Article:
Human-Computer Interaction: Communication, Cooperation, and Application Design

By Hans-Jörg Bullinger; Jürgen Ziegler | Go to book overview

Especially, this situation is more significant for those students that have better grade of performance in math subject. Such findings indicate that formal sequential instruction design may not be the preferred strategy for knowledge delivery. This research argues that the traditional courseware design facilitates better courseware design that can automatically generate an optimum learning paths. The optimum learning paths not only can assure the learning performance but also can achieve shorten the learning period. To demonstrate this difference, an adaptive learning and testing environment embedded with dynamic instruction strategy is developed with the aid of Genetic Algorithms (GA). A prototype CLS used to aid elemental students in arithmetic operation is provided for discussion.


3 The Proposed Research Methodology

3.1 The Learning/Testing Environment

The experimental platform constructed in this research is an arithmetic addition drilling system for addition of two numbers, each with three digits at most. The testing contents and problem order is based on Chen's classification schema that structures the arithmetic addition problems into a two-perspective dimension ( Chen, 1978). As shown in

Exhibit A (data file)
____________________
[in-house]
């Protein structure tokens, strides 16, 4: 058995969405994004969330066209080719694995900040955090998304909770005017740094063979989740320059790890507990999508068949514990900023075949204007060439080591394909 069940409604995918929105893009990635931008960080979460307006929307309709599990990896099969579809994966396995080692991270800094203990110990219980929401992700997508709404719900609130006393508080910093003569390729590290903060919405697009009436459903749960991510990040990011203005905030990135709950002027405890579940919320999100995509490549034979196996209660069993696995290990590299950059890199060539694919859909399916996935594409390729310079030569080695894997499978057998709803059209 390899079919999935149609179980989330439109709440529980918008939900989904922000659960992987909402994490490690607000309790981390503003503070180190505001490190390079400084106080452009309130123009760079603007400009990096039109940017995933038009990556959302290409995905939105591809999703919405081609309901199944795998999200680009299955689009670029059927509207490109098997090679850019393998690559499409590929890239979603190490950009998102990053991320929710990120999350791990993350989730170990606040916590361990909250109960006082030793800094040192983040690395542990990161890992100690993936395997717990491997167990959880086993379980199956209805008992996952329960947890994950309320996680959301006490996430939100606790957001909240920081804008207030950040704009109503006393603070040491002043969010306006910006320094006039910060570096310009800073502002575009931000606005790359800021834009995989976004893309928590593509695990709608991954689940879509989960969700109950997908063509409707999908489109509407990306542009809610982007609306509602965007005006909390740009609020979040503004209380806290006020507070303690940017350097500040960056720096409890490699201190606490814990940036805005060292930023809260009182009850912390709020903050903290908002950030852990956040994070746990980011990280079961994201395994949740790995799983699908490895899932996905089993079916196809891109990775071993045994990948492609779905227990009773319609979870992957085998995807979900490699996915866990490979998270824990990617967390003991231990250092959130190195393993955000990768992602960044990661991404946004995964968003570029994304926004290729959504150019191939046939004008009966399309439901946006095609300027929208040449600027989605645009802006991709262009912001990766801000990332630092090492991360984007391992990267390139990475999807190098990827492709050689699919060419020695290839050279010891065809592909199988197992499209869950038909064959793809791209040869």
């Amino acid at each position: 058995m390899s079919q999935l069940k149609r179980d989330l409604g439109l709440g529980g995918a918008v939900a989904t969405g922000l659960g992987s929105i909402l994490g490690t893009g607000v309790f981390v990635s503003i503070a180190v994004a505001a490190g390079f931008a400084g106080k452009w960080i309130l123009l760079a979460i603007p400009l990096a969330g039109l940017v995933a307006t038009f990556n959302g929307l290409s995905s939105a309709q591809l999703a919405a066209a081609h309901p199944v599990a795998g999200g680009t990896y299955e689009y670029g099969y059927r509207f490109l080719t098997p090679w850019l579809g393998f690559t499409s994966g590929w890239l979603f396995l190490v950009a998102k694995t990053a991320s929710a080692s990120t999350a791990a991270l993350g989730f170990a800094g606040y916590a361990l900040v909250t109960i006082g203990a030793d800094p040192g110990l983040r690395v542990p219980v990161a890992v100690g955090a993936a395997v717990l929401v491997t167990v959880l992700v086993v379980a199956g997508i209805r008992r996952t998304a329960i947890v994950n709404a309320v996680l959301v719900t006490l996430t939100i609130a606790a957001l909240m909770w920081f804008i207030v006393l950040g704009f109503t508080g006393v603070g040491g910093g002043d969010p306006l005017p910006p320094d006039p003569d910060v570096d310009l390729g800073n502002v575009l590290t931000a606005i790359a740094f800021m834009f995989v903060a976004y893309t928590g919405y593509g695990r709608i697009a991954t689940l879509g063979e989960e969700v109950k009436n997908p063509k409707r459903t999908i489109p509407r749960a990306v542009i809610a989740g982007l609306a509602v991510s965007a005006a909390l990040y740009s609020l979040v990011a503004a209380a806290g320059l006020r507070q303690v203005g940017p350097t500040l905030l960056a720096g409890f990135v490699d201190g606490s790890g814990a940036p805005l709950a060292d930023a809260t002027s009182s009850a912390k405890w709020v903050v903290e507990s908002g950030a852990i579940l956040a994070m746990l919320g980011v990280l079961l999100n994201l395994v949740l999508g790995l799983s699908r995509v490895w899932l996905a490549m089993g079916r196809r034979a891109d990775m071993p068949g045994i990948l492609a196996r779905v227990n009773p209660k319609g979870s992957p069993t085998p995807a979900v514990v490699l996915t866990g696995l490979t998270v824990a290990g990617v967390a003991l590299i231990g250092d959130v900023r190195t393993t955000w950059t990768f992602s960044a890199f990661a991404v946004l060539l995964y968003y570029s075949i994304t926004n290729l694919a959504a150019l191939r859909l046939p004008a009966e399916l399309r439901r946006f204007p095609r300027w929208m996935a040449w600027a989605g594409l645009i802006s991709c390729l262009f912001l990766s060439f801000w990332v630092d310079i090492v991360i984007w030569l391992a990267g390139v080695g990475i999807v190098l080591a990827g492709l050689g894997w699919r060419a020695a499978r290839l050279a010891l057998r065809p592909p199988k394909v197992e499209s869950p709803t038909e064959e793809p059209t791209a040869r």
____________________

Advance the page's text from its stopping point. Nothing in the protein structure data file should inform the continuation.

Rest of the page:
Figure 1
, the horizontal dimension (with 7 stages) indicates the number of digits involved in the addition operation; and the vertical dimension (with 5 situations) displays the types of carryover. That is, the level of learning difficulty is determined according to the type of carryover and digits involved. By following the so-called Learning Hierarchy Theory ( Gagne, 1985), all the units are structured in terms of their level of difficulty (i.e., the consideration of carryover status and number of digits involved). For each single unit there exist various different tests that follow the same notation. These tests can be automatically generated by computer program.


3.2 The Modeling of Learning Flows Control

Based on the conceptual framework of Learning Hierarchy for Arithmetic Addition, the distance between two different content units can be defined a weight w(eij) of a directed edge e 〈ui,uj〉, where ul & uj indicate different units. r(eij) is an added learning distance according to a user's actual performance, and can be pre-defined according to instructors. The larger the difference between two units, the higher value the weight is. As shown in Figure 2, since the learning from u1 to u4 is easier that u 1 to u5, the w(e14) (i.e., 5) is less than w(e15) (i.e., 7). These weights and the relationships among units can be determined either by real data analysis or encoded by domain experts. To provide the most suitable learning paths, the proposed system needs to dynamically acquire the

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